I don’t know what to call that trim piece, but let’s call it a “phone-blocker.” My sincere opinion is that every car on the market should have it. At least every car priced above the Chevy Sonic should have it. But they don’t, and I’ll tell you why: it’s the kind of thing that you only come to appreciate after a few months or years of ownership. If a salesman pointed it out to you during a walkaround, you’d laugh; if someone told you that they bought a car because of that feature, you’d laugh at them. Yet it makes a genuine difference to the ownership experience.
The phone-blocker wouldn’t sell any cars, so it doesn’t get installed on any cars. Simple as that. What killed the Phaeton was that the car was chock-full of things that make ownership hugely satisfying but which don’t sell a single car. Genuinely effective four-zone climate control. Draft-free ventilation with hidden vents. Forged Campagnolo trunk hinges. The ability, when your car is high-centered thanks to a winter-road mistake or forced passage across difficulty terrain, to reach an individual wheel down with the air shock until it can find grip and get you out of there, sort of like LA-gangster “three-wheel-motion” in reverse. You don’t really think about this stuff until you take delivery of a new Audi A8 and find that some or all of these thoughtfully-crafted features are missing.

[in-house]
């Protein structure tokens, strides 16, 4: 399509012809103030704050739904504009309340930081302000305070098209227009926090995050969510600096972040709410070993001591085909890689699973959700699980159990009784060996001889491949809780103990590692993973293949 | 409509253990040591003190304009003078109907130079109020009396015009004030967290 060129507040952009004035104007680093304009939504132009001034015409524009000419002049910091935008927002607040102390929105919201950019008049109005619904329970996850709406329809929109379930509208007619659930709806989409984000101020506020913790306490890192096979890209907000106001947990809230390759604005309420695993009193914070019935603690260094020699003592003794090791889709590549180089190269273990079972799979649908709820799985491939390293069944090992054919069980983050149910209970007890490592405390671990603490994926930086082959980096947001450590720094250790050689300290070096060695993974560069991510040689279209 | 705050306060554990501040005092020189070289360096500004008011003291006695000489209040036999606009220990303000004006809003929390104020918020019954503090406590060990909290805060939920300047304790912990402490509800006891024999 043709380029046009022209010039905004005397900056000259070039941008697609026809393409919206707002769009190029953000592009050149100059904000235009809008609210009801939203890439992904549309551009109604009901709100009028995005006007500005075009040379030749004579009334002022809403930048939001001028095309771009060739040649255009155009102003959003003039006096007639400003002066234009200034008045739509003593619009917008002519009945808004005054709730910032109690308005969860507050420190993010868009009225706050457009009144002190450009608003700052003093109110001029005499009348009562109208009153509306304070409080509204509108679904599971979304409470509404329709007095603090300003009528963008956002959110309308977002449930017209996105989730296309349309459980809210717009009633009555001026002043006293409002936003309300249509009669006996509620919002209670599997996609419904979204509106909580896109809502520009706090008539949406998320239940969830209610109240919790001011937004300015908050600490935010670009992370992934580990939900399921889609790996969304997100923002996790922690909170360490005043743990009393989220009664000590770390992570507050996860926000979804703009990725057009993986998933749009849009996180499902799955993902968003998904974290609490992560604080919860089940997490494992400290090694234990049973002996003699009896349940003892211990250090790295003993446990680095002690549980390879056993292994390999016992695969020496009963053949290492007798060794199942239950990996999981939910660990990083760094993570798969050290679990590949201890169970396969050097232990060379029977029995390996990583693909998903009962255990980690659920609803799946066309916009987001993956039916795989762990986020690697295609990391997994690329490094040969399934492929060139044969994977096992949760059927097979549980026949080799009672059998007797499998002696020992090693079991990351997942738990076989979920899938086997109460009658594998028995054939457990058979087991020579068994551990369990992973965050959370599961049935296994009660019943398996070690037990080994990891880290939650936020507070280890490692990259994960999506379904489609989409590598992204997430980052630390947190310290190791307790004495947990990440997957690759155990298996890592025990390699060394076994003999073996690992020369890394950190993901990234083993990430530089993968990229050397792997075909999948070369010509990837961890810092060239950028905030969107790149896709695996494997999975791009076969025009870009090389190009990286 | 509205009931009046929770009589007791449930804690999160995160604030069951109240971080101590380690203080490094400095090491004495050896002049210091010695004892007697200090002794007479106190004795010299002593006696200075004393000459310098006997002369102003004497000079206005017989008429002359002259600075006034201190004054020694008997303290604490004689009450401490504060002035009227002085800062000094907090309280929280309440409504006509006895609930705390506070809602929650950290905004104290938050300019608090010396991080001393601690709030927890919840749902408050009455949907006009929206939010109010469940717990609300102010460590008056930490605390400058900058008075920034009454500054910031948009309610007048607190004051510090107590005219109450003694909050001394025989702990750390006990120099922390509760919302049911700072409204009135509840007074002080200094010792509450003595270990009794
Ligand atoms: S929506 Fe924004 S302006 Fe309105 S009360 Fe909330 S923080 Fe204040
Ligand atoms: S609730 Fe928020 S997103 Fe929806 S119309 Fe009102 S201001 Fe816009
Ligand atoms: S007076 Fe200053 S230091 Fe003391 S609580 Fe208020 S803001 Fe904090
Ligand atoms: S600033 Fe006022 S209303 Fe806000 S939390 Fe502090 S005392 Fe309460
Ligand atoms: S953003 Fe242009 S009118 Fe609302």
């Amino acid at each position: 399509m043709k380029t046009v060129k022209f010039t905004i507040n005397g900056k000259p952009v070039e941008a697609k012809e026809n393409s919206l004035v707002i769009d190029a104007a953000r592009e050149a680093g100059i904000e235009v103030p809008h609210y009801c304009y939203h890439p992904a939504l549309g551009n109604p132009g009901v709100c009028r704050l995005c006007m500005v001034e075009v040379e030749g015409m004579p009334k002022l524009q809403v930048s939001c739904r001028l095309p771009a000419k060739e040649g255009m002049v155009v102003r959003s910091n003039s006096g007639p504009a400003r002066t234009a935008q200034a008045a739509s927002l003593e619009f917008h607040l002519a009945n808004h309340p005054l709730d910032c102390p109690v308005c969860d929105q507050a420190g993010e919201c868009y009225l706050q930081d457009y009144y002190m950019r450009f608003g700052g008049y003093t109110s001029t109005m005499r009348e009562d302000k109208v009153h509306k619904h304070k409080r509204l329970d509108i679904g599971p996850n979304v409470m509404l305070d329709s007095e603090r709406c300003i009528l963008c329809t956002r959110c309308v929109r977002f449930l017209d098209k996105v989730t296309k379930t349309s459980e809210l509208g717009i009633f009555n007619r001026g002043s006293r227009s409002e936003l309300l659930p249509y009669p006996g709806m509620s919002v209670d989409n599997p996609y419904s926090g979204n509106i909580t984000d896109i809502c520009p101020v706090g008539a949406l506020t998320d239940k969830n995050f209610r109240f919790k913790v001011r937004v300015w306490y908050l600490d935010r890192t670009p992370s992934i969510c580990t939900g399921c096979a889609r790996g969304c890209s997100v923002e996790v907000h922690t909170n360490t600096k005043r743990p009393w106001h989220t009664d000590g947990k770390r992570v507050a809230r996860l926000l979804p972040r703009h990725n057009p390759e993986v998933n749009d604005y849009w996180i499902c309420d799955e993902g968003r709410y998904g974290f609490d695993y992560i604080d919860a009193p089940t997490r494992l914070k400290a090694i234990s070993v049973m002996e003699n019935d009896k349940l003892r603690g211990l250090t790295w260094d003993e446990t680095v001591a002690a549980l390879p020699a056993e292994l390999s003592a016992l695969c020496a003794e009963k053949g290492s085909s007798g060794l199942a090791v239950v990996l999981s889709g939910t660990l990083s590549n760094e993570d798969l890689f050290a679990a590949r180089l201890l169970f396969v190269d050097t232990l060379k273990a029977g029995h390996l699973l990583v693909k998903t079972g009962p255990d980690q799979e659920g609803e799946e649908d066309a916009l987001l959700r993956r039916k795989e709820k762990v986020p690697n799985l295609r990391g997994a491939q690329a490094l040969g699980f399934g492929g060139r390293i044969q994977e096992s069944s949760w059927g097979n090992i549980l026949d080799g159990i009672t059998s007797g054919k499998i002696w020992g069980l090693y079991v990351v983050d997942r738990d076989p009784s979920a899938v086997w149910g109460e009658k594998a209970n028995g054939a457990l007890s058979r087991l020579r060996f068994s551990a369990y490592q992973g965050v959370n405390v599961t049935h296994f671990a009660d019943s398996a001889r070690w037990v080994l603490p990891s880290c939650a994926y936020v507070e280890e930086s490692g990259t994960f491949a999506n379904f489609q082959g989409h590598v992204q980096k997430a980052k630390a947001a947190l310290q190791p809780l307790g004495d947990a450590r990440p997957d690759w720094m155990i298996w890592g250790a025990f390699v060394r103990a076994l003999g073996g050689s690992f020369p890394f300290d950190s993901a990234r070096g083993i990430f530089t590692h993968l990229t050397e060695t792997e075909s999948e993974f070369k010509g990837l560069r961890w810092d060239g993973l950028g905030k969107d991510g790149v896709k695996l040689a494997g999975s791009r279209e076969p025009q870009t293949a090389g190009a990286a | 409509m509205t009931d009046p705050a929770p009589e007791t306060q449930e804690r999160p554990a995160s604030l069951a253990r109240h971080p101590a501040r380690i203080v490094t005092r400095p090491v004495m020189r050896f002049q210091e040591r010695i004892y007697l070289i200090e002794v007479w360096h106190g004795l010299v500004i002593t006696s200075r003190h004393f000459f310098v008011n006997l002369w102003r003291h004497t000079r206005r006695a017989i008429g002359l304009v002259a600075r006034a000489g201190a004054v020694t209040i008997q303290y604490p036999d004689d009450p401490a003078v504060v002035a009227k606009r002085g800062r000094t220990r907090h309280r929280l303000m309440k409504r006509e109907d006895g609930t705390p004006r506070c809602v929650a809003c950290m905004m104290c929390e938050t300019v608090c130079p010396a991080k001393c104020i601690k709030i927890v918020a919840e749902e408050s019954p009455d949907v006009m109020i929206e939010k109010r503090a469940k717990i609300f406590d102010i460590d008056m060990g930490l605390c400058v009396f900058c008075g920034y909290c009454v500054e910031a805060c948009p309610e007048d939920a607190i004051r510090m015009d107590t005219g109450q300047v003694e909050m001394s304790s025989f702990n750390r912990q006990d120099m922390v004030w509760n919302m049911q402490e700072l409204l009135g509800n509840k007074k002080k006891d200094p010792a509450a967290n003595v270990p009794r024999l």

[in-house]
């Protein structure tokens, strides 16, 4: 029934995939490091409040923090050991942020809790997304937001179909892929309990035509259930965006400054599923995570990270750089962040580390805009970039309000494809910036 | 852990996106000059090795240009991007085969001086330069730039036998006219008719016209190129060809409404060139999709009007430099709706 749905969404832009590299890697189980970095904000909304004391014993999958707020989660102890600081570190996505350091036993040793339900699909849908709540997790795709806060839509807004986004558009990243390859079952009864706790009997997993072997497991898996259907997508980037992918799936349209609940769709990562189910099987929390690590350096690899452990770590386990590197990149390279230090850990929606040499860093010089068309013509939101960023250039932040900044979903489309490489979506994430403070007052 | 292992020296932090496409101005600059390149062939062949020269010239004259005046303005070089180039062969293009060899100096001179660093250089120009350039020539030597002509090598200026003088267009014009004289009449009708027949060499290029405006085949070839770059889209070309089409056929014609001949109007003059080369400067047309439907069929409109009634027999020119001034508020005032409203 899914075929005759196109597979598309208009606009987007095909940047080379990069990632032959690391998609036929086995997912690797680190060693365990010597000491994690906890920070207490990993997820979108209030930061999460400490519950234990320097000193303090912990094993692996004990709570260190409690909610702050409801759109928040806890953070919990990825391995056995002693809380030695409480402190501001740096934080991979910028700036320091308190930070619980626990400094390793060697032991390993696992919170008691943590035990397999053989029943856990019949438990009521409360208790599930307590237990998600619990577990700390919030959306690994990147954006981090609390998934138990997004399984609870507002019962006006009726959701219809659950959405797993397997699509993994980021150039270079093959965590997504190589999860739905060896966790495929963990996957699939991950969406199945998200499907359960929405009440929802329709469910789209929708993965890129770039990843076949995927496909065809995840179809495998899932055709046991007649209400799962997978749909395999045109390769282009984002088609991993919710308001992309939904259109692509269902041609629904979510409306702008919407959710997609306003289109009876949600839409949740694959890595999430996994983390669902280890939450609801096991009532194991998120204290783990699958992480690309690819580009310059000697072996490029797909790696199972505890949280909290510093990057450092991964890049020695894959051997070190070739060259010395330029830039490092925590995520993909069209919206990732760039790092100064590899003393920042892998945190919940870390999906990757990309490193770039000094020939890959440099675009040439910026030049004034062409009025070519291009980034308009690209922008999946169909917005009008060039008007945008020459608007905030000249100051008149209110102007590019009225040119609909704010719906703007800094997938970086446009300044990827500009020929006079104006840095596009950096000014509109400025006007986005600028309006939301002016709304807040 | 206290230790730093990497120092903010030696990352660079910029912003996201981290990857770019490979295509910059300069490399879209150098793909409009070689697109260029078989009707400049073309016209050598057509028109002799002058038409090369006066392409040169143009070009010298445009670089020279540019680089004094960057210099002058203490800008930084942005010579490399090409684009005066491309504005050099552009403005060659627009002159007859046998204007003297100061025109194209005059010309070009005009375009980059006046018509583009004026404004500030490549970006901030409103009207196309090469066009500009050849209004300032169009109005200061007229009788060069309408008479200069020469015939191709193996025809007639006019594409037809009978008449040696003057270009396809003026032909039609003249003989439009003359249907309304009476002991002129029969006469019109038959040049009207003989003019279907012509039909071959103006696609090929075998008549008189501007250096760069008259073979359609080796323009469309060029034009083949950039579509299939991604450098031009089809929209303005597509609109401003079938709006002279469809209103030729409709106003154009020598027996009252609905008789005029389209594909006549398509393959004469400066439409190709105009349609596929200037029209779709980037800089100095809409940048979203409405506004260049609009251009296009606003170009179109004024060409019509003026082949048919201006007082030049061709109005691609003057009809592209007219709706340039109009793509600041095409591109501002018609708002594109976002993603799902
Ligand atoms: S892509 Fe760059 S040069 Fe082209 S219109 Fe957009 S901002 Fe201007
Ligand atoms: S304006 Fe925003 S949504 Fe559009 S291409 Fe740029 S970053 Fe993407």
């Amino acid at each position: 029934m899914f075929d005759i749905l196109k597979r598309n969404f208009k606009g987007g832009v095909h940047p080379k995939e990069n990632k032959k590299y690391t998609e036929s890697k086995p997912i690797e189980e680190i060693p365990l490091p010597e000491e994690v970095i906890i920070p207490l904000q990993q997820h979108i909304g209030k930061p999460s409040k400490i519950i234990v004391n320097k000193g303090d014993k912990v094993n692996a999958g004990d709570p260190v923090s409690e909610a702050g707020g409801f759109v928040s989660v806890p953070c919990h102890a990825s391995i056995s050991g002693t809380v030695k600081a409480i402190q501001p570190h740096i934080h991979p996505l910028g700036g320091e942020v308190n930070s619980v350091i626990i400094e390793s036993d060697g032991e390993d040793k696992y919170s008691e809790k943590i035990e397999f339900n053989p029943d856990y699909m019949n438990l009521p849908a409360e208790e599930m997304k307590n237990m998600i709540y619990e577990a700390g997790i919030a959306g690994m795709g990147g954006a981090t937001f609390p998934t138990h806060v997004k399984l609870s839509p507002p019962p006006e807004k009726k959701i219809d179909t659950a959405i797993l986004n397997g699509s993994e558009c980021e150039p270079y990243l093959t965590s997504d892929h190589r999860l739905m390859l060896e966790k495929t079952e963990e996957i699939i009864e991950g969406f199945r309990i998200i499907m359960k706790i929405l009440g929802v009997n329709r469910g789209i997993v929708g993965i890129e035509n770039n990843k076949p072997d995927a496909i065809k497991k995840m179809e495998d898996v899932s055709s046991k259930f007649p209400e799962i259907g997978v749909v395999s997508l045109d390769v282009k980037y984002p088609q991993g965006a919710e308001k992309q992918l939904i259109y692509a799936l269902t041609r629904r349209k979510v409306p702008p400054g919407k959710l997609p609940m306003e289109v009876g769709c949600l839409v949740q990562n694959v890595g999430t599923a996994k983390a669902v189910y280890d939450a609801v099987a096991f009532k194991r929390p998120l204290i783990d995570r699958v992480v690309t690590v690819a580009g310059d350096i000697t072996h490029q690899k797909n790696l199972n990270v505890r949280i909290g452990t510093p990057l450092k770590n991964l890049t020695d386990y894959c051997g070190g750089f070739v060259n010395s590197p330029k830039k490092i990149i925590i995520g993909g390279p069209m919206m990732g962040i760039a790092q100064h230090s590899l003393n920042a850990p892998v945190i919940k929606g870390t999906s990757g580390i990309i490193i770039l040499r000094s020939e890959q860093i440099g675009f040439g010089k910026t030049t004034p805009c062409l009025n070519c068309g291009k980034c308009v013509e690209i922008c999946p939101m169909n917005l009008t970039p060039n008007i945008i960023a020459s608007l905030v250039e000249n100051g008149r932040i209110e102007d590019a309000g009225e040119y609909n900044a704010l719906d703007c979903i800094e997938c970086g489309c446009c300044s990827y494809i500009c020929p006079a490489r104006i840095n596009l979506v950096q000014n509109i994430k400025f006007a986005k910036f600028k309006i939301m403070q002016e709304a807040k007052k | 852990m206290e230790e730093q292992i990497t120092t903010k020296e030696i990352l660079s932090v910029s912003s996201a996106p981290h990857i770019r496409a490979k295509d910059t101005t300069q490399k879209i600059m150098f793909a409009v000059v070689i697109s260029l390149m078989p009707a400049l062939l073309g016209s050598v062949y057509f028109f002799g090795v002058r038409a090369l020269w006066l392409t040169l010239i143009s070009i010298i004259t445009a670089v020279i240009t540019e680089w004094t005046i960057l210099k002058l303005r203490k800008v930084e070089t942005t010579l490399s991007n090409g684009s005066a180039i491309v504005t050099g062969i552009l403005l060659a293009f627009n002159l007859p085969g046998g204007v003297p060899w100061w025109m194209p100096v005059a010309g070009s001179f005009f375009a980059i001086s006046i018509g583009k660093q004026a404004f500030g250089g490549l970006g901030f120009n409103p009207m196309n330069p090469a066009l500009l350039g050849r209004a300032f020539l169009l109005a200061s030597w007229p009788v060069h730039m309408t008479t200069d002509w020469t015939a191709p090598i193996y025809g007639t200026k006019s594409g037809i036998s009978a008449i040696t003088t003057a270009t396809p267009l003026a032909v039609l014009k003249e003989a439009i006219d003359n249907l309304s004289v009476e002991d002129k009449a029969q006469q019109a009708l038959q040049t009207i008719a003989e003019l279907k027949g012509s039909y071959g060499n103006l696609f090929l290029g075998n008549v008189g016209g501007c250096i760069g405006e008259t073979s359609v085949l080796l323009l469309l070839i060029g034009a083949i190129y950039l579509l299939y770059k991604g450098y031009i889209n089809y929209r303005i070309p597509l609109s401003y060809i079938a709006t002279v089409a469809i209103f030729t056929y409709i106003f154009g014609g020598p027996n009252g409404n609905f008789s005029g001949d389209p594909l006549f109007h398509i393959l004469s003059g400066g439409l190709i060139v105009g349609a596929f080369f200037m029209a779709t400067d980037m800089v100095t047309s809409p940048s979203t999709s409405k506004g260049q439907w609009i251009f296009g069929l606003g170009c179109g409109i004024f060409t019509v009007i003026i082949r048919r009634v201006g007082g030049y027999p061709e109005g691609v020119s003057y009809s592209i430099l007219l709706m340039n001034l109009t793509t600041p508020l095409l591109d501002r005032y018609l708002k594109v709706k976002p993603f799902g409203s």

In that regard, the Phaeton is like an under-appreciated wife who runs around behind you fixing all your mistakes. You don’t really appreciate her until years later you’re living with a Vegas stripper and the furnace stops working in the dead of winter and you realize that someone has been fixing the house for the past decade without you really having to think about it. That’s a made-up example, of course.